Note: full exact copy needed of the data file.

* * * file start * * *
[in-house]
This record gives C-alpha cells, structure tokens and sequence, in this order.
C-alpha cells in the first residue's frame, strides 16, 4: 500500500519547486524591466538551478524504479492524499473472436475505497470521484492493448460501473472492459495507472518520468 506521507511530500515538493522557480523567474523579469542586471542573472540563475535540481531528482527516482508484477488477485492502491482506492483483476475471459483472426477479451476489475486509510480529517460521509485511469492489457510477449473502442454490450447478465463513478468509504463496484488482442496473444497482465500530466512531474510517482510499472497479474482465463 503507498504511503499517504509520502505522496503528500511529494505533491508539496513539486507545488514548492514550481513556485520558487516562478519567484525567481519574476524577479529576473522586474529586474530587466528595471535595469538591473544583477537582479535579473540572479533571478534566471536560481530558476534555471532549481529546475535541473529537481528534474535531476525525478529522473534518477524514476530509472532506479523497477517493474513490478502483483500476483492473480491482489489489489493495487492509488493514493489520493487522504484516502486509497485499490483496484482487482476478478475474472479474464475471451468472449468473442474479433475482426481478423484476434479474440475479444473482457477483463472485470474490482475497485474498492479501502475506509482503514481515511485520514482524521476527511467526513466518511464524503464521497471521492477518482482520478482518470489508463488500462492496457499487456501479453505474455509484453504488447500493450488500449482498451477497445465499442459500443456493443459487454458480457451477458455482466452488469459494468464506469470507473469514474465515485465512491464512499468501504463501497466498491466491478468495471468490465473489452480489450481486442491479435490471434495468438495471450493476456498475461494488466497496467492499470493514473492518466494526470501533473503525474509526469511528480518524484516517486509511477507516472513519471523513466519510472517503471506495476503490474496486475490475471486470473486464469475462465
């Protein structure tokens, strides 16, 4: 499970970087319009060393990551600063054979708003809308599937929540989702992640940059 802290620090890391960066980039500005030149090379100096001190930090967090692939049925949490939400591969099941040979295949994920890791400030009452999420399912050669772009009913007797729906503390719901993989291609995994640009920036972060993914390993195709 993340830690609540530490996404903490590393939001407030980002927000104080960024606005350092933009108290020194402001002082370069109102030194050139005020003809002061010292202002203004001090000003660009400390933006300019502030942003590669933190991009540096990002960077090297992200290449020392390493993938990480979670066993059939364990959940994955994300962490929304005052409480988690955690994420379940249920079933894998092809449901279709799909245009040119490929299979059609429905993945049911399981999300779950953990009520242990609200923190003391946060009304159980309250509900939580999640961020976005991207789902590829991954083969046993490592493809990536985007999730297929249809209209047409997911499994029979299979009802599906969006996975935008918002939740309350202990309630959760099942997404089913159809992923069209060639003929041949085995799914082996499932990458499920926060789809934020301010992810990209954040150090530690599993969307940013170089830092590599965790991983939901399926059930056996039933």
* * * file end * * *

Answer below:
[in-house]
This record gives C-alpha cells, structure tokens and sequence, in this order.
C-alpha cells in the first residue's frame, strides 16, 4: 500500500519547486524591466538551478524504479492524499473472436475505497470521484492493448460501473472492459495507472518520468 506521507511530500515538493522557480523567474523579469542586471542573472540563475535540481531528482527516482508484477488477485492502491482506492483483476475471459483472426477479451476489475486509510480529517460521509485511469492489457510477449473502442454490450447478465463513478468509504463496484488482442496473444497482465500530466512531474510517482510499472497479474482465463 503507498504511503499517504509520502505522496503528500511529494505533491508539496513539486507545488514548492514550481513556485520558487516562478519567484525567481519574476524577479529576473522586474529586474530587466528595471535595469538591473544583477537582479535579473540572479533571478534566471536560481530558476534555471532549481529546475535541473529537481528534474535531476525525478529522473534518477524514476530509472532506479523497477517493474513490478502483483500476483492473480491482489489489489493495487492509488493514493489520493487522504484516502486509497485499490483496484482487482476478478475474472479474464475471451468472449468473442474479433475482426481478423484476434479474440475479444473482457477483463472485470474490482475497485474498492479501502475506509482503514481515511485520514482524521476527511467526513466518511464524503464521497471521492477518482482520478482518470489508463488500462492496457499487456501479453505474455509484453504488447500493450488500449482498451477497445465499442459500443456493443459487454458480457451477458455482466452488469459494468464506469470507473469514474465515485465512491464512499468501504463501497466498491466491478468495471468490465473489452480489450481486442491479435490471434495468438495471450493476456498475461494488466497496467492499470493514473492518466494526470501533473503525474509526469511528480518524484516517486509511477507516472513519471523513466519510472517503471506495476503490474496486475490475471486470473486464469475462465
């Protein structure tokens, strides 16, 4: 499970970087319009060393990551600063054979708003809308599937929540989702992640940059 802290620090890391960066980039500005030149090379100096001190930090967090692939049925949490939400591969099941040979295949994920890791400030009452999420399912050669772009009913007797729906503390719901993989291609995994640009920036972060993914390993195709 993340830690609540530490996404903490590393939001407030980002927000104080960024606005350092933009108290020194402001002082370069109102030194050139005020003809002061010292202002203004001090000003660009400390933006300019502030942003590669933190991009540096990002960077090297992200290449020392390493993938990480979670066993059939364990959940994955994300962490929304005052409480988690955690994420379940249920079933894998092809449901279709799909245009040119490929299979059609429905993945049911399981999300779950953990009520242990609200923190003391946060009304159980309250509900939580999640961020976005991207789902590829991954083969046993490592493809990536985007999730297929249809209209047409997911499994029979299979009802599906969006996975935008918002939740309350202990309630959760099942997404089913159809992923069209060639003929041949085995799914082996499932990458499920926060789809934020301010992810990209954040150090530690599993969307940013170089830092590599965790991983939901399926059930056996039933």